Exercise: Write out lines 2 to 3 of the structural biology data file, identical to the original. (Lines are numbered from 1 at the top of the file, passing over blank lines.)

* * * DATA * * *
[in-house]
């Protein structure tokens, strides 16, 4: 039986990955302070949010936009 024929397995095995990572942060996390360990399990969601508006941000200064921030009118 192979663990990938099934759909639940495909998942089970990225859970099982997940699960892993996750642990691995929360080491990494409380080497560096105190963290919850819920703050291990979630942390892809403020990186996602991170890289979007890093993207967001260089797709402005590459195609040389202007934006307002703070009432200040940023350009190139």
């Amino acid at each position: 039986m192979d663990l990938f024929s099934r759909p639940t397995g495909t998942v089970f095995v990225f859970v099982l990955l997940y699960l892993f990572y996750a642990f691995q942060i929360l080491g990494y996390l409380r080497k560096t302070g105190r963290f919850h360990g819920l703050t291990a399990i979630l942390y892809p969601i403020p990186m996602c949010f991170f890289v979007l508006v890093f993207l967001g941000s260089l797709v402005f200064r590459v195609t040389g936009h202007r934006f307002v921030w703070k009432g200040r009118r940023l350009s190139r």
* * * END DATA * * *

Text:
């Protein structure tokens, strides 16, 4: 039986990955302070949010936009 024929397995095995990572942060996390360990399990969601508006941000200064921030009118 192979663990990938099934759909639940495909998942089970990225859970099982997940699960892993996750642990691995929360080491990494409380080497560096105190963290919850819920703050291990979630942390892809403020990186996602991170890289979007890093993207967001260089797709402005590459195609040389202007934006307002703070009432200040940023350009190139």
């Amino acid at each position: 039986m192979d663990l990938f024929s099934r759909p639940t397995g495909t998942v089970f095995v990225f859970v099982l990955l997940y699960l892993f990572y996750a642990f691995q942060i929360l080491g990494y996390l409380r080497k560096t302070g105190r963290f919850h360990g819920l703050t291990a399990i979630l942390y892809p969601i403020p990186m996602c949010f991170f890289v979007l508006v890093f993207l967001g941000s260089l797709v402005f200064r590459v195609t040389g936009h202007r934006f307002v921030w703070k009432g200040r009118r940023l350009s190139r």